Why Projects Fail And What To Do About It
I recently read an interesting blog post from Gartner summarising the results of a study that they undertook into why projects fail. The results aligned nicely with my own views:
Our recent Gartner Research Circle survey asked clients about project failures. No respondent chose “technical skills” as the cause of IT project failure. What this illustrates is that IT practitioners know that non-technical skills are always a factor in project success. Yet many organizations ignore the development of non-technical skills.
At work I’ve always contended that we focus on the wrong things in projects. Our focus has often been on identifying the small number of project tasks that can be highly standardised, whilst neglecting the rest. In effect we have put our emphasis into the areas that needed “technical skills” whilst neglecting the areas that needed people skills.
I’ve written a lot about this over the last few weeks, so this Gartner piece provided a nice stimulus to summarise:
- Projects often go wrong before they’ve even started because they build the wrong leadership team and project operating model. There are many ways to improve this, but the simplest I’ve used is this simple framework based on the concept of common ground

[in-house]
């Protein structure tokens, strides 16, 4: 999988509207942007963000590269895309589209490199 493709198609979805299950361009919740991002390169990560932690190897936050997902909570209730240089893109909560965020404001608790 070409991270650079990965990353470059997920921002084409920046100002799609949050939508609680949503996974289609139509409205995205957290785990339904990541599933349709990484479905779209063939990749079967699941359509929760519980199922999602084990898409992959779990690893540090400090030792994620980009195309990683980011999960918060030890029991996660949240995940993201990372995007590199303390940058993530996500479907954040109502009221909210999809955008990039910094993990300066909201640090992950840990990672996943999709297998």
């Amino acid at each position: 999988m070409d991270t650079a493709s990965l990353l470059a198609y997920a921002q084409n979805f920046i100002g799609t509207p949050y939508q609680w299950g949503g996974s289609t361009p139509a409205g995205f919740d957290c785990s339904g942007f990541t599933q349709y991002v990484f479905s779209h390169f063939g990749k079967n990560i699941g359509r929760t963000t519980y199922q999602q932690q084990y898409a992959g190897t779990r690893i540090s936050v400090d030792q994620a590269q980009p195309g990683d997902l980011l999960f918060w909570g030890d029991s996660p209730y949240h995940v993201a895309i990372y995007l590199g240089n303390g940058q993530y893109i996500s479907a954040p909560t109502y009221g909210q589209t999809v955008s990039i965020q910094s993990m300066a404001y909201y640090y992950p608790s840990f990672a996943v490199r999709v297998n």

- Projects often artificially constrain themselves, because they don’t challenge assumptions and rules
- Once they get going projects want to get struck into tangible activities, and so neglect the critical stuff like getting a thorough understanding of their scope and objectives and conceptualising the solution and make the mistake of trusting that customers know what they want.
- Once they get going projects do a bad job of judging their progress and assessing the health of their project and team
- One of the most powerful techniques for project delivery is to use incremental delivery or daily builds (more here). Combining this idea with getting the project team to use their own deliverables or eating their own ‘dog food’ is the icing on the cake, here’s an example of projects going wrong if you don’t
- Projects often have too much focus on deliverables when they should be focussed on user experience, I recommend the discipline of Experience Design to address this
- It’s import t remember to avoid over managing or staffing activities, by carefully thinking about the type of teams you need
- Finally remember that projects are complex and unpredictable, so you need to be agile
Obviously every project is different and I’m not a Project Manager, so these articles can in no way be prescriptive, but they should stimulate discussion and debate about how to design and deliver projects more effectively.
My last tip is to make sure that if you use templates for project documentation take care not to just fill in the blanks. Project documents should focus on what’s special/unique about your project, not the standard boiler plate content that’s common to all.
The picture is of the harbour wall at Whitby, just up the coast from Hull where I did some of my most complex projects, an agile approach was definitely needed!